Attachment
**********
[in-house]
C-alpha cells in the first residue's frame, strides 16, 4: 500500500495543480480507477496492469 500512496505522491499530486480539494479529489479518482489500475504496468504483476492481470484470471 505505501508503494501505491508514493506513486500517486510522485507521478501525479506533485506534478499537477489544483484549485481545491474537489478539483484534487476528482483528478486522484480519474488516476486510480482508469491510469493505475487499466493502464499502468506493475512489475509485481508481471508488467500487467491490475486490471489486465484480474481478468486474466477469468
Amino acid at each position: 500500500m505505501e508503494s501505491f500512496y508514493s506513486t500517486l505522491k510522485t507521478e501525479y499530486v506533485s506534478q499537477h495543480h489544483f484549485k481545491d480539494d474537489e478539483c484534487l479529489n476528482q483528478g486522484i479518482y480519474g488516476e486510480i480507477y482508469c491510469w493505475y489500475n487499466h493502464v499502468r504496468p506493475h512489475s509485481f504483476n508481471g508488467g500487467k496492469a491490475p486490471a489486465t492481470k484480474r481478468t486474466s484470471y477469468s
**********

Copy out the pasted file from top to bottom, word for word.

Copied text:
[in-house]
C-alpha cells in the first residue's frame, strides 16, 4: 500500500495543480480507477496492469 500512496505522491499530486480539494479529489479518482489500475504496468504483476492481470484470471 505505501508503494501505491508514493506513486500517486510522485507521478501525479506533485506534478499537477489544483484549485481545491474537489478539483484534487476528482483528478486522484480519474488516476486510480482508469491510469493505475487499466493502464499502468506493475512489475509485481508481471508488467500487467491490475486490471489486465484480474481478468486474466477469468
Amino acid at each position: 500500500m505505501e508503494s501505491f500512496y508514493s506513486t500517486l505522491k510522485t507521478e501525479y499530486v506533485s506534478q499537477h495543480h489544483f484549485k481545491d480539494d474537489e478539483c484534487l479529489n476528482q483528478g486522484i479518482y480519474g488516476e486510480i480507477y482508469c491510469w493505475y489500475n487499466h493502464v499502468r504496468p506493475h512489475s509485481f504483476n508481471g508488467g500487467k496492469a491490475p486490471a489486465t492481470k484480474r481478468t486474466s484470471y477469468s